Ibrahim Shuaibu in Dutse
The commercial and administrative activities were momentarily brought to a halt thursday immediately after the Magistrate Court in Dutse granted former Governor of Jigawa State, Alhaji Sule Lamido, bail.
Lamido was sent to Kiyawa prison on Tuesday by the Chief Magistrate of court 22, Muhammad Lamin, after he was brought before the court by the Zone 1 Police Headquarters, Kano.
At the state secretariat, workers hurriedly closed for the day and began celebration and praying to God for the release of the ex-governor whom they regard as â€œLeader of the masses.â€
It was also learnt that majority of the politicians loyal to the PDP and some factions of the APC also joined hundreds of the people to celebrate Lamidoâ€™s freedom.
Lamido was also led by hundreds of cars and motorcycles in a motorcade to his country home in Bamaina of Birnin Kudu Local Government Area of the state.
It was also learnt that food vendors along Kiyawa, Bakin Kasuwa and Danmasara roads offered free foods and drinks to the people as part in their solidarity with the former governorâ€™s release from prison.
Most of the people who spoke with THISDAY explained that during Lamidoâ€™s tenure, there were developmental projects, booming commercial activities, among others.
Malam Adamu Shuwarin said: â€œWe are seriously regretting the coming of this administration because they do nothing other than witch-hunt opponents.â€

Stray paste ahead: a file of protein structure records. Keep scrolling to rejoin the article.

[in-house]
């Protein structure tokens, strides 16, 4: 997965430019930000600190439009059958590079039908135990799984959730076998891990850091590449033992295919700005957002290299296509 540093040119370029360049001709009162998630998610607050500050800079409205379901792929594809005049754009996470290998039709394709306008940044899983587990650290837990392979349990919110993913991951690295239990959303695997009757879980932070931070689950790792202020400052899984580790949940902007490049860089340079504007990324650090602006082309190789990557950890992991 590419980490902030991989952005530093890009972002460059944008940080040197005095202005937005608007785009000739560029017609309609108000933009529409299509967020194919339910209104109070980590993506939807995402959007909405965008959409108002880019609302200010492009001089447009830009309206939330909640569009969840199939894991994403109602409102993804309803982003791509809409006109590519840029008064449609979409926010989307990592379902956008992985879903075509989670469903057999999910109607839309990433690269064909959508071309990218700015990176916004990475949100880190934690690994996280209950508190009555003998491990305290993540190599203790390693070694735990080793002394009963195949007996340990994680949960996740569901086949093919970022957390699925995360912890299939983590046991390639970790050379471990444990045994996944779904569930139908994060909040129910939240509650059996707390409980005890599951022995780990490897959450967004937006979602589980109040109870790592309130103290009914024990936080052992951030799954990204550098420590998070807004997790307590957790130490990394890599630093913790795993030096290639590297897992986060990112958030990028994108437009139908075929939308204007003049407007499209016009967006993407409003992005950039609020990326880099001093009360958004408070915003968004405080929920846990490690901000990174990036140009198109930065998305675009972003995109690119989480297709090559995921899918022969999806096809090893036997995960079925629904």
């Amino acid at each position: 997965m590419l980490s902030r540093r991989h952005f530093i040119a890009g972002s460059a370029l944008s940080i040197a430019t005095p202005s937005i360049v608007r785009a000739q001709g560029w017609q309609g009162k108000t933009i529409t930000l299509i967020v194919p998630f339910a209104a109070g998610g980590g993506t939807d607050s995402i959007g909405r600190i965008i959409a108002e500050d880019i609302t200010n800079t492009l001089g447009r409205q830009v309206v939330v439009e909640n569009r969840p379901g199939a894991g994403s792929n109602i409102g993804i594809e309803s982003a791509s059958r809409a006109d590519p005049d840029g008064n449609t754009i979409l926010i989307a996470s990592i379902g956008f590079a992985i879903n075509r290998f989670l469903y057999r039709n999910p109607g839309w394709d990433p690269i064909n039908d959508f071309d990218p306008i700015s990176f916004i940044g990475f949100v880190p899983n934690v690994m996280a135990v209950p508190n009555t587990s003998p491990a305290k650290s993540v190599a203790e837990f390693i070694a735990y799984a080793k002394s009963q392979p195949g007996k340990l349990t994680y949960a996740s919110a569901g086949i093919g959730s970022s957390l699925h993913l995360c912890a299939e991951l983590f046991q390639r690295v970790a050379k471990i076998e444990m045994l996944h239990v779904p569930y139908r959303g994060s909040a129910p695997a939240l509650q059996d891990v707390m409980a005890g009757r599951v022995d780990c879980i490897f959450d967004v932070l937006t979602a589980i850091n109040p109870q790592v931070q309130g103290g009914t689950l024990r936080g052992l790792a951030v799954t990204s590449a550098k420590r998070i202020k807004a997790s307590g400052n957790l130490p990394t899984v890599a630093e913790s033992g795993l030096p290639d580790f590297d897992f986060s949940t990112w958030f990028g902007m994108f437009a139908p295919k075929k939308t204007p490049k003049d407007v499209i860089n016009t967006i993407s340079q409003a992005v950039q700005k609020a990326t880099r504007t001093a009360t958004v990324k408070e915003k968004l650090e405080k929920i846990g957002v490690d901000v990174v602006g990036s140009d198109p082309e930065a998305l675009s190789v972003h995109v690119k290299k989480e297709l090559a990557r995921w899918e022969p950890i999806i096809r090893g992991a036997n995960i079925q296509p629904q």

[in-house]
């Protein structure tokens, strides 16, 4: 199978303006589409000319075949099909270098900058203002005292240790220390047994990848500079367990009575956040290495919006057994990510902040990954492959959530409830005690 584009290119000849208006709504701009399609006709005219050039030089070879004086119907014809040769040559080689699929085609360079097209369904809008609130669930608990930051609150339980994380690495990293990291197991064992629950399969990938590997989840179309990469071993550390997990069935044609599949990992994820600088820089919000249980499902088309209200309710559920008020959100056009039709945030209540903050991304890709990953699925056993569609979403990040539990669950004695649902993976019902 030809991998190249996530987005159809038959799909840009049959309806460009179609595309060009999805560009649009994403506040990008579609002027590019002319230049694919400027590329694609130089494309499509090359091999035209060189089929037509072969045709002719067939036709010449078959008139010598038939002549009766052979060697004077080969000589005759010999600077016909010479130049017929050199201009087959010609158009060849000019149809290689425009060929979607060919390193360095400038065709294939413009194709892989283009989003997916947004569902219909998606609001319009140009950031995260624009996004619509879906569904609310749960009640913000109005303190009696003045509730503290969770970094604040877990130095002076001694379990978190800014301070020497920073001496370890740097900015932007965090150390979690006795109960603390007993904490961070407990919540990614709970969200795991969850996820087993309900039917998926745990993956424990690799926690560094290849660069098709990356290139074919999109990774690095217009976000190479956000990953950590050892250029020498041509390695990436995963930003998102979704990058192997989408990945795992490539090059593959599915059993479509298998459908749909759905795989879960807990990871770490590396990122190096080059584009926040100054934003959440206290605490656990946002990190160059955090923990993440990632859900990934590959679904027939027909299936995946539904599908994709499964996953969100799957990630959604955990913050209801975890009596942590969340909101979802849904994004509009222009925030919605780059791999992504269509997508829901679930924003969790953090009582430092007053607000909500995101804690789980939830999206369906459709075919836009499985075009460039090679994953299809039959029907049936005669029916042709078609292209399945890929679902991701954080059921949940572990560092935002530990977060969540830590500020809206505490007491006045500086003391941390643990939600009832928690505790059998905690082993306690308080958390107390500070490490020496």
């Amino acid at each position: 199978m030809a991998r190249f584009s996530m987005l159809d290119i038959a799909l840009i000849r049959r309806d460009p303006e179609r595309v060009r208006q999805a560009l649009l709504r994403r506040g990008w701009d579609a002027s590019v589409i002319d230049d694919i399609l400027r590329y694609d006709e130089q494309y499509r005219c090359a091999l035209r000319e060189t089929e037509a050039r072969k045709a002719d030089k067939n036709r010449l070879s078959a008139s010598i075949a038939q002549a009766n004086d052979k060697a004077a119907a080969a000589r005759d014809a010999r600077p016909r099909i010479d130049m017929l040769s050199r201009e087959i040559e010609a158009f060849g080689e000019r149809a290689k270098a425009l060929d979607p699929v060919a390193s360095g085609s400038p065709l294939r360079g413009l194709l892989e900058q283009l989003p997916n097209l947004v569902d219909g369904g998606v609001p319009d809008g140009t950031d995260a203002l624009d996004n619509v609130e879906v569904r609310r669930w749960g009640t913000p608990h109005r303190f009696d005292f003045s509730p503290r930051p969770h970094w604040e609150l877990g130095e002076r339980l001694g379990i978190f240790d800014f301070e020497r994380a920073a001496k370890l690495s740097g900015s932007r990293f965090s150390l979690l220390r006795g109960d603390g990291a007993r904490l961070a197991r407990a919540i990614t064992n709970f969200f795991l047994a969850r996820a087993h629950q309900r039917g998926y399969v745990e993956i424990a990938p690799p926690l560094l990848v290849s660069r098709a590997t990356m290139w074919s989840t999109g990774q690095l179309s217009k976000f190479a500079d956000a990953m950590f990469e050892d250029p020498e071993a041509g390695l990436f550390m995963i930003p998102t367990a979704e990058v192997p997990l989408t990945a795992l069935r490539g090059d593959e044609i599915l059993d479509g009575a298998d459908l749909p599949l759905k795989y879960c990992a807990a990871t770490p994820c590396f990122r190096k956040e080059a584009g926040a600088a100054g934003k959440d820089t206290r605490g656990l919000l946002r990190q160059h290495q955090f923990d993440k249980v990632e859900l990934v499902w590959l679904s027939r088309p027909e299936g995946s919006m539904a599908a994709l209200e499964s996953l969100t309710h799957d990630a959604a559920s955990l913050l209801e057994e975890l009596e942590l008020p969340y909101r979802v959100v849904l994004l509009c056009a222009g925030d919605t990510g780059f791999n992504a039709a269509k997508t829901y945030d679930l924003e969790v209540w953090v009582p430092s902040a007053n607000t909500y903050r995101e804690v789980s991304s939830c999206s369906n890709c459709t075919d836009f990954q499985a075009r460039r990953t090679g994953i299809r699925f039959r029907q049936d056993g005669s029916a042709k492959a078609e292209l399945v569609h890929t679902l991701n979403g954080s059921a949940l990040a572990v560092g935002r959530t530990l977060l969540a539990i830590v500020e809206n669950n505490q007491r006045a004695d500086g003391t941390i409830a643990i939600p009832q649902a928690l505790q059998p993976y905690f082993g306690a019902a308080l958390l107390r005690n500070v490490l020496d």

However, before his release on self-recognition, Lamido arrived the court amid heavy security, with a happy face.
The prosecutor, Ikenna Ekpunobi, had argued that the former goveernor should not be granted bail as he could jeopardise the peace in the state.
The magistrate, Lamin, disagreed with the counsel, and rejected a police report tendered allegedly linking the former governor to violence by his supporters.
The counsel to Lamido, Felix John, argued that his client remained innocent until proven guilty.
He said the evidence upon which the former governor was being tried was documentary and as such, there was no witness to influence. He said Lamido, being a former governor, could not jump bail. The magistrate ruled that the charge against Lamido – inciting violence – was bailable.
He said: â€œThere is no evidence before the court that if the accused person is granted bail, he will jump bail and no evidence other people will commit similar offence, and that the accused will jeopardise peace of the state.â€
The Chief Magistrate therefore adjourned the case to July 5 for further hearing.